TL;DR: No, there’s nothing to worry about. You can happily use restic now and for a long time from now.
I might sound biased, but I assure you that the following is said completely objectively; Restic is probably one of the absolutely best options you can find if backwards compatibility and being able to restore is important to you.
The reason for this is that the most important part of restic is the repository format, which itself is actually considered the public API in restic.
The repository format is very clearly documented specifically for the purpose of not locking anyone into something that cannot be read in the future. This was a very conscious design decision by @fd0 when he started creating restic many years ago
There has already been a few examples of people fiddling around and building software that can read/write from/to a restic repository, which shows that what is describe above works in practice.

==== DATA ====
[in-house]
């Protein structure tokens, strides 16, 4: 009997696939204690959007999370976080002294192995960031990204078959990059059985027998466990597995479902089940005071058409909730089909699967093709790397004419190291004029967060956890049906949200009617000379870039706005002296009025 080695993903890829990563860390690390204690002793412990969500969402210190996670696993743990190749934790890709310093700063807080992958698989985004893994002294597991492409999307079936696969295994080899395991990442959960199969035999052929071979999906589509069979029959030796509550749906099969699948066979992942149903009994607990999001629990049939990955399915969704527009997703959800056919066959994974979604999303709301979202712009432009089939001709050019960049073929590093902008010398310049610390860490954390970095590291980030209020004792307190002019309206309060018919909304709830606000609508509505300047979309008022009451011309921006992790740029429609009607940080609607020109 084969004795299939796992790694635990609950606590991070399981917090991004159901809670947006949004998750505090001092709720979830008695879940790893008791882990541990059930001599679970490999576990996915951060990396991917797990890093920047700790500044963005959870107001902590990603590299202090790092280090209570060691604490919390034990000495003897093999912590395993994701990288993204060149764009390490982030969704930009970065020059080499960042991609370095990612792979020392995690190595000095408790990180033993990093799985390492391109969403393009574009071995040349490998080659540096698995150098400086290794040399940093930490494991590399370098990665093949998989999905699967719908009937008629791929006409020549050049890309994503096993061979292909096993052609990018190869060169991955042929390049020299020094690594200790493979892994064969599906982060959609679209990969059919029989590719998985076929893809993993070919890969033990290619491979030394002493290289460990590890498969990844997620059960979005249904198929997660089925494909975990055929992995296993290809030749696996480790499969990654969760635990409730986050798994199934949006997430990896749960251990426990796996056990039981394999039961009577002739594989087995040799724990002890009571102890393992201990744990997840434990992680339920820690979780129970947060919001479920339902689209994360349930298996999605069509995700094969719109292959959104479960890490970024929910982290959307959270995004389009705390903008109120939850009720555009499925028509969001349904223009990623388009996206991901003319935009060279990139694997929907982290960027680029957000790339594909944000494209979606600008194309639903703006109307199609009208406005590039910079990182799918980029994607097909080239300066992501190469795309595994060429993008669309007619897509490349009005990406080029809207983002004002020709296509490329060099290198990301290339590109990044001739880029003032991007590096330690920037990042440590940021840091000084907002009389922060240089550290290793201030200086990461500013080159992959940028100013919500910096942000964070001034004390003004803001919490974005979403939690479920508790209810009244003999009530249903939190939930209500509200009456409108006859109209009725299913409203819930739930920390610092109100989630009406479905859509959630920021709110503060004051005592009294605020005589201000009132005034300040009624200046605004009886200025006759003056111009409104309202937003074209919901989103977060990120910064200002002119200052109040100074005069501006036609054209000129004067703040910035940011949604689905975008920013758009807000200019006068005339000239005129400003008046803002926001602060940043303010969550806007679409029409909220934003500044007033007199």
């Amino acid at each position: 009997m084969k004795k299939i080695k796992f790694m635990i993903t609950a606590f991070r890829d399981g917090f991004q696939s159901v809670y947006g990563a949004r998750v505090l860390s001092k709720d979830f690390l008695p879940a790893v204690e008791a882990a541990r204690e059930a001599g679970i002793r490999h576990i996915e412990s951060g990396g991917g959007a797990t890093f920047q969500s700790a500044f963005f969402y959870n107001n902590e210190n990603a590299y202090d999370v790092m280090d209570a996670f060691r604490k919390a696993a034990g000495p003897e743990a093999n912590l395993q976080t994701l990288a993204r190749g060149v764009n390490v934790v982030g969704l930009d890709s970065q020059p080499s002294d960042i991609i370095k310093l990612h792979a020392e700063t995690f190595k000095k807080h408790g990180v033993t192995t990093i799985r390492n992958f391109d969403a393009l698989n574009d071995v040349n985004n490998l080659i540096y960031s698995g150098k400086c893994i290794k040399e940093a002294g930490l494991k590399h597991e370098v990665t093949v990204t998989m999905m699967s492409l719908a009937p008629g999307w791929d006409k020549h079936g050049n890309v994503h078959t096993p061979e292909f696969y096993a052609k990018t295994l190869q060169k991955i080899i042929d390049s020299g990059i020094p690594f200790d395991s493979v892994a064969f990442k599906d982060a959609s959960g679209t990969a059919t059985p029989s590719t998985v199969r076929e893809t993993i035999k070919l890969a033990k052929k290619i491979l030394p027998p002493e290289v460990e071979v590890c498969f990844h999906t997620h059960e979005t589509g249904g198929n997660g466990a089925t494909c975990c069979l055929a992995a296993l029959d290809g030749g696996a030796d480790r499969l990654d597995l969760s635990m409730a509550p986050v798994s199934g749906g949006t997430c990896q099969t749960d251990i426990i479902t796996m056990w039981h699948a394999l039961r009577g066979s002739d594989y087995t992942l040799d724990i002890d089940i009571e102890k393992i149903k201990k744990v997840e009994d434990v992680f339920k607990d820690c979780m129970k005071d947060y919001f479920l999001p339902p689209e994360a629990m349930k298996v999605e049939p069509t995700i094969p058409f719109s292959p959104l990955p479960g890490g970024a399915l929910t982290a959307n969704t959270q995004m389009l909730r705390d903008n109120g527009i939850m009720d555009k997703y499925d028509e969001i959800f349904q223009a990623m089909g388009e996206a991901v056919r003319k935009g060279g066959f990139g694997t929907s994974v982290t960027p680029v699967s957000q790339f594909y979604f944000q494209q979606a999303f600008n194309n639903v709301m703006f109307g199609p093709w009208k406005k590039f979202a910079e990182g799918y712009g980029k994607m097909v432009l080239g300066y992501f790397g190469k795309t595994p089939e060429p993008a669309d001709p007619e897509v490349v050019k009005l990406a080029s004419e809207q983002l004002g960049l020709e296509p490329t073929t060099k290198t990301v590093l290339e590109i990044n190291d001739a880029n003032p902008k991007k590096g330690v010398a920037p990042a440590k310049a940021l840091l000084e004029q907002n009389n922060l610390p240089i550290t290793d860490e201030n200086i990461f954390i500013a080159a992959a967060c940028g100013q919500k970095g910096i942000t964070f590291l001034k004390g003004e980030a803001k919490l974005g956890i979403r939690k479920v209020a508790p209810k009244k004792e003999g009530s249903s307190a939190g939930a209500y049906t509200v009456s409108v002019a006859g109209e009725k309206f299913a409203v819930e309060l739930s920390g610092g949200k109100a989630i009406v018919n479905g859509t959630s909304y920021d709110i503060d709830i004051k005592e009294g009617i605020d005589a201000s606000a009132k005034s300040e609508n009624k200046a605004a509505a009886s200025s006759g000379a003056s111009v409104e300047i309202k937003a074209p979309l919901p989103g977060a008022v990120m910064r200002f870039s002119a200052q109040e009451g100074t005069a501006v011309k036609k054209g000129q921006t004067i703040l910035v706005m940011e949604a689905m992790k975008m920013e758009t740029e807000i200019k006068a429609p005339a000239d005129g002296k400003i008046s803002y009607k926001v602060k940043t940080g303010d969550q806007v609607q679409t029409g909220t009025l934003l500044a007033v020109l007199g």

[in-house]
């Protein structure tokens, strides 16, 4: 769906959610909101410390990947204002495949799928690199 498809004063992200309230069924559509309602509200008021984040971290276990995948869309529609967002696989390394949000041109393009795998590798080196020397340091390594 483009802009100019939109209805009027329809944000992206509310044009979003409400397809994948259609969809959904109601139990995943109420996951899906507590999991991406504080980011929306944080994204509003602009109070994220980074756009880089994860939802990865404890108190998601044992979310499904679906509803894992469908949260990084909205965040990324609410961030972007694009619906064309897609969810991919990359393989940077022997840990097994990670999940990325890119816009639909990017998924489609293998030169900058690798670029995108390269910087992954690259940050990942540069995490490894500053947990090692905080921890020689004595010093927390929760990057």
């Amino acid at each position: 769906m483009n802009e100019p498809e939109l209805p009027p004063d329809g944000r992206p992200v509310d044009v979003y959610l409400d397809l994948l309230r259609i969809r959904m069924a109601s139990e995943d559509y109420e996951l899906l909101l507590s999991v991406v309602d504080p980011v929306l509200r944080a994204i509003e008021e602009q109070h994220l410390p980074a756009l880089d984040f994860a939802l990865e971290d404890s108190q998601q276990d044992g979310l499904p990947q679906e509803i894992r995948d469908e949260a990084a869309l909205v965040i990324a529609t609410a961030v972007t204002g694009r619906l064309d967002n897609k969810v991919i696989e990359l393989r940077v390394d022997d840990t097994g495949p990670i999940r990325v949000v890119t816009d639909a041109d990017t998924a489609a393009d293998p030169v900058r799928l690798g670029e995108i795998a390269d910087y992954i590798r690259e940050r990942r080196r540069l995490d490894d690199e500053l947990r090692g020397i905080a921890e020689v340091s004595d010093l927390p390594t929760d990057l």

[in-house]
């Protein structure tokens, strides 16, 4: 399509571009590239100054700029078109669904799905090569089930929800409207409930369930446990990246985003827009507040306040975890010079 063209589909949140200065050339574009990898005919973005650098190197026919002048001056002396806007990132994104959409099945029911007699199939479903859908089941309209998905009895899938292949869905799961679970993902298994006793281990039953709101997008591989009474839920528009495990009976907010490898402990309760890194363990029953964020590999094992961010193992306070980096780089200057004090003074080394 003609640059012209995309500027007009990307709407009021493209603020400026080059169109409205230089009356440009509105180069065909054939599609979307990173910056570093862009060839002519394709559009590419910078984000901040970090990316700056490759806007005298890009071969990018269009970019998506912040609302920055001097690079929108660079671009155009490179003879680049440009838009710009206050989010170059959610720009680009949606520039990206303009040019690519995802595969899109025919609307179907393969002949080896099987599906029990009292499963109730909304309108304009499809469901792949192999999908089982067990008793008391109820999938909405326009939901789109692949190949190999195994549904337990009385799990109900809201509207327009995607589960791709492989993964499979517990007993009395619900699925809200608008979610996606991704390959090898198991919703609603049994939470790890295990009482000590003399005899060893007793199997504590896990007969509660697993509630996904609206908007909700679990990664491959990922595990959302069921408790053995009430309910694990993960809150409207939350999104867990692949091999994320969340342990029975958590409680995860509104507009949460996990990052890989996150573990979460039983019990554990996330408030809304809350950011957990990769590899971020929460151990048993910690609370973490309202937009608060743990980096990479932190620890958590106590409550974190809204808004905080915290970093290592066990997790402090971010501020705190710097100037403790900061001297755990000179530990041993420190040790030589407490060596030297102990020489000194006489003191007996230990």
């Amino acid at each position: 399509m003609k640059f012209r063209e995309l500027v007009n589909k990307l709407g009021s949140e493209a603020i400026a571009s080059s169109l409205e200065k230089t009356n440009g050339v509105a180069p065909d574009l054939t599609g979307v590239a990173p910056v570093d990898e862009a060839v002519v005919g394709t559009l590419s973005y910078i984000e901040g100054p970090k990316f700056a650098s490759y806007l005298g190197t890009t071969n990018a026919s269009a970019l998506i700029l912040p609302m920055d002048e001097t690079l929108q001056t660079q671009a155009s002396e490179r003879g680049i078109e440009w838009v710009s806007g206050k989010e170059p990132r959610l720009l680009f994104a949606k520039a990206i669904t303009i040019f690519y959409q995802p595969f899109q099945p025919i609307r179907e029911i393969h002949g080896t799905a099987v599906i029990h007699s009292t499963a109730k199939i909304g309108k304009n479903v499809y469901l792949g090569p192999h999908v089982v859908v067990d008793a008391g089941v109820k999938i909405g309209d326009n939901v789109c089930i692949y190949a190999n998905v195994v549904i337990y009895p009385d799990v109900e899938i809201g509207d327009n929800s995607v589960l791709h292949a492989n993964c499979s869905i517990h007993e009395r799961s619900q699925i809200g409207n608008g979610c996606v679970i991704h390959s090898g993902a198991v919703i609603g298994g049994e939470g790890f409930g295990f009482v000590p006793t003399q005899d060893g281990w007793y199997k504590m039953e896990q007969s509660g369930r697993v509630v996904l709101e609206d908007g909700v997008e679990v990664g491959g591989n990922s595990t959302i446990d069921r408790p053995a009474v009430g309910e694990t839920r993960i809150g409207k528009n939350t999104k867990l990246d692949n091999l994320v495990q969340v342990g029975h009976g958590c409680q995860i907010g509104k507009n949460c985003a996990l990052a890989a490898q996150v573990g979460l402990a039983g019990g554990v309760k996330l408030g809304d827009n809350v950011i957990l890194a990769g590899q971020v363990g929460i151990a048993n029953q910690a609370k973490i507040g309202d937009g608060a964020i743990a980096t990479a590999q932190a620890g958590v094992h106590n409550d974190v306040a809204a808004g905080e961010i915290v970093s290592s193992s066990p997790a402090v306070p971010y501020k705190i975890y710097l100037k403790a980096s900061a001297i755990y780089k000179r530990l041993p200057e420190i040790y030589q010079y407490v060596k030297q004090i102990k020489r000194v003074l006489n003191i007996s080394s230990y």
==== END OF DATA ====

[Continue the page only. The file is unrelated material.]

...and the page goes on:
Hence, as long as you make sure to keep a copy of the design document/reference, you should be able to create new software that reads that data from your repository, in the very unlikely event that there’s no other software around to do it. Of course you also need the password for the repository (which if you were to not care about that security aspect, you could just note in a text file along with the design document in your Glacier, e.g. if you don’t care about that and would otherwise just have synced files using rsync).
Stop worrying so much
This is a question that obviously no-one can answer because it’s about the future. If you fast-forward 200 years, who knows if your binary can still be run. Probably, in some kind of emulator.
On a more pragmatic note, there’s no reason to think that restic binaries cannot be run for a long time from today, and if there were to ever comes a time when restic binaries will stop working, it will not happen over night - you will have several years if not decades to adapt to this fact and find a solution that works.
If you want some kind of similarity to compare with, consider the migration from x86 to x64 architecture - we can still run 32 bit software even though we’ve had 64 bit architectures for I don’t know how long now… Things like this don’t just vanish over night.